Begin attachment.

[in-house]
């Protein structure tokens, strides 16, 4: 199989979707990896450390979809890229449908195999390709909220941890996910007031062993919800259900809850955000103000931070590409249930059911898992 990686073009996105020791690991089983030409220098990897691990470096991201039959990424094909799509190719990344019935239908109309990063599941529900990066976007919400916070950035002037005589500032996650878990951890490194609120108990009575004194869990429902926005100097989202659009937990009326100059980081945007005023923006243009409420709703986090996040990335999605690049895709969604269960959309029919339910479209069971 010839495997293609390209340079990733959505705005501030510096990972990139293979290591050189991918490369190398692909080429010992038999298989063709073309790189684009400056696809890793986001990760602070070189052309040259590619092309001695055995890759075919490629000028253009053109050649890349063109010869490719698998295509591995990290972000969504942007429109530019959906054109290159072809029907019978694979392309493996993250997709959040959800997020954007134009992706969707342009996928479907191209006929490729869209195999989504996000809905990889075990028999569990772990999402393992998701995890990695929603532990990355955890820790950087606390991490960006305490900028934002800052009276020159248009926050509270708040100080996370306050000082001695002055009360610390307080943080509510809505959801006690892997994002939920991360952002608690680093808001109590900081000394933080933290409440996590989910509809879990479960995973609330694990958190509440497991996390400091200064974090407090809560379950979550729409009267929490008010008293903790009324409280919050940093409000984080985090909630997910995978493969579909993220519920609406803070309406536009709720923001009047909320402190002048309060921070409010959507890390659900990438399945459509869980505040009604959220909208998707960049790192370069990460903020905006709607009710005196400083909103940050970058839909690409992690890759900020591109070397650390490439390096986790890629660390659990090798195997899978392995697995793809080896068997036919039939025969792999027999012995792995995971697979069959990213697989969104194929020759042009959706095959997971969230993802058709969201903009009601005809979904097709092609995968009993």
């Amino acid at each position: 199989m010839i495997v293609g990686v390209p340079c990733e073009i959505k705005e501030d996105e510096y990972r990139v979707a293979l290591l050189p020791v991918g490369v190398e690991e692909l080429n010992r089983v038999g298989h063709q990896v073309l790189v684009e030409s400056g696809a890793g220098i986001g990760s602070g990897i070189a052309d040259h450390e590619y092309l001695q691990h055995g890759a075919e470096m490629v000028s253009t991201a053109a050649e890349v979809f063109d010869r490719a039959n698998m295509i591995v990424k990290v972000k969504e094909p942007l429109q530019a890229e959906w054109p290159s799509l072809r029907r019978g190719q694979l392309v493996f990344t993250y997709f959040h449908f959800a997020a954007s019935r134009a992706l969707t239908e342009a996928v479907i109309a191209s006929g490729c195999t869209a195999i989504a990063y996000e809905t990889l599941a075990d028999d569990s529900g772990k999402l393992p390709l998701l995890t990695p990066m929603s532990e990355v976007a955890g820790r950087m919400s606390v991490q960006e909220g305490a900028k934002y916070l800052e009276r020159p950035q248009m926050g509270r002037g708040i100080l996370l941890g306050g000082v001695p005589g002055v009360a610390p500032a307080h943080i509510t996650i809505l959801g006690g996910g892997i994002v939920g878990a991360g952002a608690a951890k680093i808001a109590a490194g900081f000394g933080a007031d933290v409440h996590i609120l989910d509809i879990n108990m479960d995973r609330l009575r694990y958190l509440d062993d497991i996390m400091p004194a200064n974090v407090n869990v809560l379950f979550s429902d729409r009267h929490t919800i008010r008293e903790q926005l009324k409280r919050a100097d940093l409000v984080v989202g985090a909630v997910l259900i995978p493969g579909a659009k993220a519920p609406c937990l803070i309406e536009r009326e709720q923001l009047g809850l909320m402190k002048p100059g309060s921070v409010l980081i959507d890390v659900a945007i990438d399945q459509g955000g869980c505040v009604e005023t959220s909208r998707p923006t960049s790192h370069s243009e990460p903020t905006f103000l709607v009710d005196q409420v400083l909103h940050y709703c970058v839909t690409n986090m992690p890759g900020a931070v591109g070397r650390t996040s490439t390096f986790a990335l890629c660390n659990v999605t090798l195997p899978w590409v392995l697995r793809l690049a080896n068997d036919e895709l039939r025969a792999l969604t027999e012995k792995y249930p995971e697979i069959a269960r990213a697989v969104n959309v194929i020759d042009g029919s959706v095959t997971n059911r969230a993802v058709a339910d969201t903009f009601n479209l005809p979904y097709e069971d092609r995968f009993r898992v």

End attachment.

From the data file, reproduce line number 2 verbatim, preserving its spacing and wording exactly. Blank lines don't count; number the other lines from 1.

């Protein structure tokens, strides 16, 4: 199989979707990896450390979809890229449908195999390709909220941890996910007031062993919800259900809850955000103000931070590409249930059911898992 990686073009996105020791690991089983030409220098990897691990470096991201039959990424094909799509190719990344019935239908109309990063599941529900990066976007919400916070950035002037005589500032996650878990951890490194609120108990009575004194869990429902926005100097989202659009937990009326100059980081945007005023923006243009409420709703986090996040990335999605690049895709969604269960959309029919339910479209069971 010839495997293609390209340079990733959505705005501030510096990972990139293979290591050189991918490369190398692909080429010992038999298989063709073309790189684009400056696809890793986001990760602070070189052309040259590619092309001695055995890759075919490629000028253009053109050649890349063109010869490719698998295509591995990290972000969504942007429109530019959906054109290159072809029907019978694979392309493996993250997709959040959800997020954007134009992706969707342009996928479907191209006929490729869209195999989504996000809905990889075990028999569990772990999402393992998701995890990695929603532990990355955890820790950087606390991490960006305490900028934002800052009276020159248009926050509270708040100080996370306050000082001695002055009360610390307080943080509510809505959801006690892997994002939920991360952002608690680093808001109590900081000394933080933290409440996590989910509809879990479960995973609330694990958190509440497991996390400091200064974090407090809560379950979550729409009267929490008010008293903790009324409280919050940093409000984080985090909630997910995978493969579909993220519920609406803070309406536009709720923001009047909320402190002048309060921070409010959507890390659900990438399945459509869980505040009604959220909208998707960049790192370069990460903020905006709607009710005196400083909103940050970058839909690409992690890759900020591109070397650390490439390096986790890629660390659990090798195997899978392995697995793809080896068997036919039939025969792999027999012995792995995971697979069959990213697989969104194929020759042009959706095959997971969230993802058709969201903009009601005809979904097709092609995968009993």